Leon Botstein, champion of so many forgotten late romantic opera composers (Zemlinsky, Janacek, Dukas, Smyth, d’Indy …), has done a real service to American opera-lovers in giving us our first Der Ferne Klang, in concert in New York three years ago, and our first staged one at Bard College this summer. Much that was mysterious about the story in the concert performance became clear in the thrilling staging at Bard—in a theater it is far easier to grasp that what seemed disjointed and haphazard is intentional, the composer’s technique for telling the story he wants to tell and not the simpler fable we may anticipate.

In the cast at Bard, interesting singers were not always able to manage Schreker’s soaring lines over the hefty orchestra, deployed not only in the pit but in various strategic pockets of the stage. On the opening night performance, Yamina Maamar, who sings Kundry, Salome and Aida in Germany, took a while to warm to her tasks as Grete’s three avatars—her voice often failed to cut clearly through the orchestra. Only in her concluding ecstatic duet with Fritz did she seem a major voice with a voluptuous dramatic soprano tone color. Her acting was affecting throughout the performance.

Matthias Schulz struck lyrical notes in the higher reaches of Fritz’s music as if the top of his range was the distant sound he was after all along, but was less successful in his middle voice. He ably played a fish-out-of-water, an idealist in a society full of people with practical concerns. Veteran character baritone Marc Embree sang a persuasively ruminative Dr. Vigelius; Susan Marie Pierson an alluring/threatening Madam (partly behind the scrim of a silent movie); and the rest of an enthusiastic cast were at once alarming or funny doubling many roles. As with Les Huguenots last summer, Botstein seems to have little trouble casting operas that require a great many effective young singers.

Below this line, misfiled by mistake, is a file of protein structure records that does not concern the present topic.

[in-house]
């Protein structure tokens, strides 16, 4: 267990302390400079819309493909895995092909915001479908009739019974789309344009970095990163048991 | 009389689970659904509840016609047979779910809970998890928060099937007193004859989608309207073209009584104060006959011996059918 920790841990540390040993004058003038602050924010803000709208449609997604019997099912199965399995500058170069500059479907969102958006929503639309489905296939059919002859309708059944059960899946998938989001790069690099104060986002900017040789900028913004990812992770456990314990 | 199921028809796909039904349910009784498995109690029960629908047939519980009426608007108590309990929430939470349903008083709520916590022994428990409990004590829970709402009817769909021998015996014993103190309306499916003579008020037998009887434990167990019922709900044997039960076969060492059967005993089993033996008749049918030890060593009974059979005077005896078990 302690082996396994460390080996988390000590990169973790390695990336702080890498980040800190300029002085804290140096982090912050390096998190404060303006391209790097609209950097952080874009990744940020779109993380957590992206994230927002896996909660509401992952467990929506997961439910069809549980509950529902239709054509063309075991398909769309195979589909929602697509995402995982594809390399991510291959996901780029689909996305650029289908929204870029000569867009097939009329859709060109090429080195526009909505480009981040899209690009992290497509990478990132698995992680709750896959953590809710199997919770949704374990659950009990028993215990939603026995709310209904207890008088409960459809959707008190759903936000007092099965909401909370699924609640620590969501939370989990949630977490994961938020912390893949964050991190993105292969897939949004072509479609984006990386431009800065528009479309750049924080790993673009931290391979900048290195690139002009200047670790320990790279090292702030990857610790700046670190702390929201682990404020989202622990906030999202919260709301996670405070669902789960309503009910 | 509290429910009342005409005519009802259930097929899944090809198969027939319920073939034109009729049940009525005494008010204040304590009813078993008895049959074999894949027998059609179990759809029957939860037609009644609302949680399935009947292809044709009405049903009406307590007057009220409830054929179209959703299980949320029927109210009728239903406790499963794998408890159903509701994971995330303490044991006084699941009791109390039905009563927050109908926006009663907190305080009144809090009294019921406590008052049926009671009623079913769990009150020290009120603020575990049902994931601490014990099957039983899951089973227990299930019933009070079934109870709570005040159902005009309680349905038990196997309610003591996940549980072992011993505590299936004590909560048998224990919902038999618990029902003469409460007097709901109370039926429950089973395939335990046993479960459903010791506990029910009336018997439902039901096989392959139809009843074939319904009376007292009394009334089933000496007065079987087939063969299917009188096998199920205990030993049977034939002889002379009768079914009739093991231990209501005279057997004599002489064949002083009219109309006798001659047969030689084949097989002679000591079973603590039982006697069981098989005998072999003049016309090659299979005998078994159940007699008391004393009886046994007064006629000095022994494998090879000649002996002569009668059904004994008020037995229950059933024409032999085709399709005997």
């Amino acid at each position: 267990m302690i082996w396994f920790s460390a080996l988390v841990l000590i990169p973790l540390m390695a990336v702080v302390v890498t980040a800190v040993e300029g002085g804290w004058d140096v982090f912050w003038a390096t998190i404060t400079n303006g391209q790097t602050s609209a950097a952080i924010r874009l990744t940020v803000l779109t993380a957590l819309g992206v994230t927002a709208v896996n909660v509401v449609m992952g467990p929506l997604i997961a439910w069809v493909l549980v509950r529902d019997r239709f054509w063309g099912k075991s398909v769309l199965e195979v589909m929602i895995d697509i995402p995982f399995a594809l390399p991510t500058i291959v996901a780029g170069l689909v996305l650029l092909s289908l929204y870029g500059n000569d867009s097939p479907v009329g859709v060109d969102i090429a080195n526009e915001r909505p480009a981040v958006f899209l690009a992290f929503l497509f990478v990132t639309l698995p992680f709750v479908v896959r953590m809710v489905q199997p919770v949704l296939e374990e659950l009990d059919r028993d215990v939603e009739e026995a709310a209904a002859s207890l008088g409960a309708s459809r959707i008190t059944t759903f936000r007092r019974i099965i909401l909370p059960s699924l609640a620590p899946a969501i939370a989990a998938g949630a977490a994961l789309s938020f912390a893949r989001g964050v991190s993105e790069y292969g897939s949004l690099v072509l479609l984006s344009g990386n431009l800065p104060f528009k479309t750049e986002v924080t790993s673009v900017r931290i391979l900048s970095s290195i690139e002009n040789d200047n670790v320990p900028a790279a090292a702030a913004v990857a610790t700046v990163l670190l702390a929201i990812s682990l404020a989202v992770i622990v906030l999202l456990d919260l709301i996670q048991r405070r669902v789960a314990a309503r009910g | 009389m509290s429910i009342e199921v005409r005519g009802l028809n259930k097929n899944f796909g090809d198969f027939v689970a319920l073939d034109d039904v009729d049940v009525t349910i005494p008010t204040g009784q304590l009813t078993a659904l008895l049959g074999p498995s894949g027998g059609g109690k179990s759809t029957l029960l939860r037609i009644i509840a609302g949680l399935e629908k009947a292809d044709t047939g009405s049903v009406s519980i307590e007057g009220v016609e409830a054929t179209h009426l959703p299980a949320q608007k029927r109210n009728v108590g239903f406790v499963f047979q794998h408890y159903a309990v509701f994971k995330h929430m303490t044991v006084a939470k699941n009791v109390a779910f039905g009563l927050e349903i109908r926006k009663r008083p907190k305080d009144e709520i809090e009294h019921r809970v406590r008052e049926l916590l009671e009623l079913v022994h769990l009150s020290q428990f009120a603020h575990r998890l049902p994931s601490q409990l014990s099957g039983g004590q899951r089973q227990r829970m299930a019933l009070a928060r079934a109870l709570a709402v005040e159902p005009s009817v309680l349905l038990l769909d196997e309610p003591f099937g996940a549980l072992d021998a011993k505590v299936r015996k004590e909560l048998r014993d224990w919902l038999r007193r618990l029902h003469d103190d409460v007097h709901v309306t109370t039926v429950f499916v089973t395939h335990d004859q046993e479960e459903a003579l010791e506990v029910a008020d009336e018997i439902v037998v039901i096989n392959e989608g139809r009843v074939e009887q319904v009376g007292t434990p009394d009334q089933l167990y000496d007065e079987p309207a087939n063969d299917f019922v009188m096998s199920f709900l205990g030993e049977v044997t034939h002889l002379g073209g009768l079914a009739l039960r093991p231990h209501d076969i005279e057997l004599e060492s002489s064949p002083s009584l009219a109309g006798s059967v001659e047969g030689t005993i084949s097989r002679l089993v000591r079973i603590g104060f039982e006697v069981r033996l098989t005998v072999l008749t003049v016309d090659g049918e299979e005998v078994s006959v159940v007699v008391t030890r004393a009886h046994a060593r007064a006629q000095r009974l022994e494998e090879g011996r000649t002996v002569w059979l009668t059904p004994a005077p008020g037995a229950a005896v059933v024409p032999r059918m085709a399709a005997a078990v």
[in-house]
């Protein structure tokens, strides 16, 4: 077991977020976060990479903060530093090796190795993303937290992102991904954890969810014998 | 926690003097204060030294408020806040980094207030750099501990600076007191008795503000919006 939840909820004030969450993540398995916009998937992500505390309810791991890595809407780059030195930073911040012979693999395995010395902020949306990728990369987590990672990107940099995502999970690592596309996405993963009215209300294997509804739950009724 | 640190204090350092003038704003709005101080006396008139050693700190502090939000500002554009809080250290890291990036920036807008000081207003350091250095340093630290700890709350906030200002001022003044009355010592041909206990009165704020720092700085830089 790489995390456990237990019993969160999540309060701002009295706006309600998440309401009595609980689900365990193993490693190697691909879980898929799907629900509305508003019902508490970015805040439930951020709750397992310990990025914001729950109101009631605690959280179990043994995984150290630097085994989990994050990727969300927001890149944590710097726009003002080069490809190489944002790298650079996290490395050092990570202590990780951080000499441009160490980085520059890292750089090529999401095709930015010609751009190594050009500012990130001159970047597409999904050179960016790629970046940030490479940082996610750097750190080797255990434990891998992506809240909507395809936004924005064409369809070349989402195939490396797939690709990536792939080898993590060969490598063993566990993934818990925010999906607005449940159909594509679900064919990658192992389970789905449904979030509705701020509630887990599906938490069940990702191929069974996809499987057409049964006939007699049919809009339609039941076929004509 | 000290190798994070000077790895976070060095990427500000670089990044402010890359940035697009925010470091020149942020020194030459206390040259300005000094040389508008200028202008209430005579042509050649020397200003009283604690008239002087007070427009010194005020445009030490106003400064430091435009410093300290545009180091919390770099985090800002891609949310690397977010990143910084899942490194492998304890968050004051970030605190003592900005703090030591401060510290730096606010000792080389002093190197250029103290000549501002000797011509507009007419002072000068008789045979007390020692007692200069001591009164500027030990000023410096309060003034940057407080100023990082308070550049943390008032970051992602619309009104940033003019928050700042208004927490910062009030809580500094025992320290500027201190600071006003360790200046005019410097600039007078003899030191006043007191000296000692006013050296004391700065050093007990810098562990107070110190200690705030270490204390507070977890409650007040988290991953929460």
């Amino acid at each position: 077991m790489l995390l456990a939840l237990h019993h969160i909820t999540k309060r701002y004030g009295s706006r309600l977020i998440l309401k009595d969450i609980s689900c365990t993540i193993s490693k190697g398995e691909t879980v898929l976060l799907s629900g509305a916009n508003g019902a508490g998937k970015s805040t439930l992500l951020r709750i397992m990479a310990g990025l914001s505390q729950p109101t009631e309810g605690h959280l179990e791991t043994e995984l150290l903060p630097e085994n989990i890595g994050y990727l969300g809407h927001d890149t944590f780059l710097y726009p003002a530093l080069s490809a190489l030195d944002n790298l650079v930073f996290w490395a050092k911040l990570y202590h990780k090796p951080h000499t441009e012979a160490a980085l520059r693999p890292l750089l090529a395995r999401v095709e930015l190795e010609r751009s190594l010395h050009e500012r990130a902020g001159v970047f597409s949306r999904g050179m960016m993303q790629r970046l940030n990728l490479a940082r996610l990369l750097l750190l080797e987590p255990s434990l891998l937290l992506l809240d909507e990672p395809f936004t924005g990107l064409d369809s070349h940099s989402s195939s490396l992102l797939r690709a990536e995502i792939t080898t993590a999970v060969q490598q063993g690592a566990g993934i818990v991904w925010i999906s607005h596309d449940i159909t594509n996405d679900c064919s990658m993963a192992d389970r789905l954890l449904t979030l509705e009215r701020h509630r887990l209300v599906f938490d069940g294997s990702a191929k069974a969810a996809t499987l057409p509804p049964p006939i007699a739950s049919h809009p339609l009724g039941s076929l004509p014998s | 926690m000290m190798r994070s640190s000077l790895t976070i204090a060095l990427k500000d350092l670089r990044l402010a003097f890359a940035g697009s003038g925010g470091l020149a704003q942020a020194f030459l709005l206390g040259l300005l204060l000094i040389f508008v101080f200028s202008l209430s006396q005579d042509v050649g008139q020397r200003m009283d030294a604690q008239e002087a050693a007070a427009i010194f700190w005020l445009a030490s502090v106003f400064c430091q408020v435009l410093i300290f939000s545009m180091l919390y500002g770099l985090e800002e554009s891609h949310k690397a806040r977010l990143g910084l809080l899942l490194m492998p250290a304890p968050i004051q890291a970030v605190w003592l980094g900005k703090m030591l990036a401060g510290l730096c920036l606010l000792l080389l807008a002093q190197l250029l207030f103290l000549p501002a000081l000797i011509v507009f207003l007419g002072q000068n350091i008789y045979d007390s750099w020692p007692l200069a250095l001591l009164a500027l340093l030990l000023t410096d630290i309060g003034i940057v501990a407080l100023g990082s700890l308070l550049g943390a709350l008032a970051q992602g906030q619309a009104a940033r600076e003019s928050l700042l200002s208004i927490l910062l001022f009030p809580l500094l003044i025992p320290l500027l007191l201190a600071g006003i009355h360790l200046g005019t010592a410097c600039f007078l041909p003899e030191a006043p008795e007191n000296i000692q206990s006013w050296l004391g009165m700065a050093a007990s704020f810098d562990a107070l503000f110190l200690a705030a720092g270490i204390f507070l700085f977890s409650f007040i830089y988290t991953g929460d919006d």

Thaddeus Strassberger, whose staging of Les Huguenots last summer was inventive if not entirely convincing, contributed tremendously to audience excitement. His use of projections, filming shadows half-seen over half-curtains, mirrors, subtle lighting effects and (by the by) Aaron Blicks’s lighting and Mattie Ulrich’s splendid costumes held the attention of listeners who might have been bewildered by the multilayered score and the intricate story. An able young ensemble of chorus and dancers made the most of the fantasies recalling Weimar (and pre-Weimar) decadence.

Der Ferne Klang (and its sister opera, Schreker’s Der Gezeichneten) seems destined for a considerably wider showing in this country where, based on the response of the Bard audience, it demonstrates tremendous appeal to the same audiences who enjoy the operas of Strauss and Alban Berg. Botstein has done a great service in bringing it twice to our attention. Though there was a certain lack of coordination at the opening of Act II, Botstein’s forces (including a small band of balalaika players to accompany the cabaret in Act II) remained in good order all night and played many of the subtler touches audible in the opera’s quiet moments with particular grace.

John Yohalem